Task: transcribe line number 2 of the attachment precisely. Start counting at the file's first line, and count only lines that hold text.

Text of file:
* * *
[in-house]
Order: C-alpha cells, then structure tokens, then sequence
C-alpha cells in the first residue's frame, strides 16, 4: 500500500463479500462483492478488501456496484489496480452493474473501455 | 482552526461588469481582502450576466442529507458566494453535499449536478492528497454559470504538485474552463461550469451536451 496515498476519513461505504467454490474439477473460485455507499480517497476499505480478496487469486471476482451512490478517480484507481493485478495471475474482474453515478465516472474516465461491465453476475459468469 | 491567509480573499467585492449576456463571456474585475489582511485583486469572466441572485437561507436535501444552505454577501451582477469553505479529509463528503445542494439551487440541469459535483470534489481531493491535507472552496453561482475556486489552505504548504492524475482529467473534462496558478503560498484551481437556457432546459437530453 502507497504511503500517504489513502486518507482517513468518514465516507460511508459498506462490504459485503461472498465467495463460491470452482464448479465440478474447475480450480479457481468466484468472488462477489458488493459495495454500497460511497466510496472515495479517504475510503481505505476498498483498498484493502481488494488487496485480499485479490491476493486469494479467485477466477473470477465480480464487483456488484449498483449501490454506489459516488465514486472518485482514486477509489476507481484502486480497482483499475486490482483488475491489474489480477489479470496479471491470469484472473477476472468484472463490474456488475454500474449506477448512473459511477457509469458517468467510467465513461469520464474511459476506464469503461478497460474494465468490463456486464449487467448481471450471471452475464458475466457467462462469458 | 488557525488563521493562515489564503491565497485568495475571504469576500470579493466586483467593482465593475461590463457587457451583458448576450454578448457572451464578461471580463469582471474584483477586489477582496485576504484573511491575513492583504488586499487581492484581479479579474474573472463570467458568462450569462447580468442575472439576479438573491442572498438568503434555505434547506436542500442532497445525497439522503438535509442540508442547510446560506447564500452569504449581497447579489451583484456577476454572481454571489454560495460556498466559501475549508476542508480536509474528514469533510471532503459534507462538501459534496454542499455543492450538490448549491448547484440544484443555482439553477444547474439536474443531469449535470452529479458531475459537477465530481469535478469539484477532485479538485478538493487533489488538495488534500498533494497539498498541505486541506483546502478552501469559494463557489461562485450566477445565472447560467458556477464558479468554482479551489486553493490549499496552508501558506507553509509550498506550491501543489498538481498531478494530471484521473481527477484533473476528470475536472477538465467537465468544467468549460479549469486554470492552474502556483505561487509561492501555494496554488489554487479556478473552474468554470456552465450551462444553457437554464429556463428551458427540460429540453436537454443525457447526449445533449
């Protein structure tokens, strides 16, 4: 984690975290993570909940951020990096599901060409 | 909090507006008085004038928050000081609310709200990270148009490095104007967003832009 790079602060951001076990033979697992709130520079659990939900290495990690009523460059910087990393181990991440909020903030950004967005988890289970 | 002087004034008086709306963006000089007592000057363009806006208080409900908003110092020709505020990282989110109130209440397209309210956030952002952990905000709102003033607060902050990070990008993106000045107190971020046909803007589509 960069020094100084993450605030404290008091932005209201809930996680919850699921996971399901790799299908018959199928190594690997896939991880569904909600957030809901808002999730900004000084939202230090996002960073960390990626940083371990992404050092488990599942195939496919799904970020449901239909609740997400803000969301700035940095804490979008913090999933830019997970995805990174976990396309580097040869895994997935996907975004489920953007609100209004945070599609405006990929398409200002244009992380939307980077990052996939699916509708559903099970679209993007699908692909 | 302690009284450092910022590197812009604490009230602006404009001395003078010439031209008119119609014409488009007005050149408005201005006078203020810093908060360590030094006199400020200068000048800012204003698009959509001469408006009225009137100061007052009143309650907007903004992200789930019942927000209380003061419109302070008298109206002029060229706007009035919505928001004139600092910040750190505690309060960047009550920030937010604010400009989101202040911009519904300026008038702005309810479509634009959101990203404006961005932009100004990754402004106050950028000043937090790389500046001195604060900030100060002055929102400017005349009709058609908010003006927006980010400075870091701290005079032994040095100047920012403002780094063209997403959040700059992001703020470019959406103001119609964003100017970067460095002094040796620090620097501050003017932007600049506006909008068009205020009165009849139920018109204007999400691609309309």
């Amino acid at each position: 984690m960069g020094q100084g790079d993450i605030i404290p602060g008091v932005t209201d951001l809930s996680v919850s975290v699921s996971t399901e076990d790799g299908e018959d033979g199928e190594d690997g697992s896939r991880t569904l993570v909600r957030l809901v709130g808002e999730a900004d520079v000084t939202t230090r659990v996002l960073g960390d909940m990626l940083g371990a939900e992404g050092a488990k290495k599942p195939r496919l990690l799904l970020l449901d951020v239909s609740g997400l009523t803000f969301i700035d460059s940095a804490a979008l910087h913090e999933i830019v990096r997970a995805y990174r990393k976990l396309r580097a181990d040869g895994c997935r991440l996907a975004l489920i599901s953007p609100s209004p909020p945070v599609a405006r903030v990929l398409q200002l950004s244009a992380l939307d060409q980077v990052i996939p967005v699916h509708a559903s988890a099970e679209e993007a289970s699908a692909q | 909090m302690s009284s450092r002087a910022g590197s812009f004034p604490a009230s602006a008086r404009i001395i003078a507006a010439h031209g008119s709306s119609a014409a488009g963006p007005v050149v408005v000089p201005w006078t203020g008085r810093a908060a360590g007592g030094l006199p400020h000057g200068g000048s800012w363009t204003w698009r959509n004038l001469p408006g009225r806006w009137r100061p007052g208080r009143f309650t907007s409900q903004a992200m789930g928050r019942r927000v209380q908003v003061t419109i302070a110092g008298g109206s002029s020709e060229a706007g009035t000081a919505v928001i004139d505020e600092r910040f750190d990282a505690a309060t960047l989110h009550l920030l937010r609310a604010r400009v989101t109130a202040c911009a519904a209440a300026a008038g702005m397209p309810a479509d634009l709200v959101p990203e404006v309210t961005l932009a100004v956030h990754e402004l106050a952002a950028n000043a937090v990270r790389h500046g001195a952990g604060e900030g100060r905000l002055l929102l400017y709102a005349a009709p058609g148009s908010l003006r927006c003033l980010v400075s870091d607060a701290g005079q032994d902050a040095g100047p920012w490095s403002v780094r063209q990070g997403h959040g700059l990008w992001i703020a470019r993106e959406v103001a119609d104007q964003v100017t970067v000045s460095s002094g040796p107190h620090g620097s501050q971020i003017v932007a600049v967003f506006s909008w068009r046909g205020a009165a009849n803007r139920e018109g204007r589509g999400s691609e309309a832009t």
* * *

Order: C-alpha cells, then structure tokens, then sequence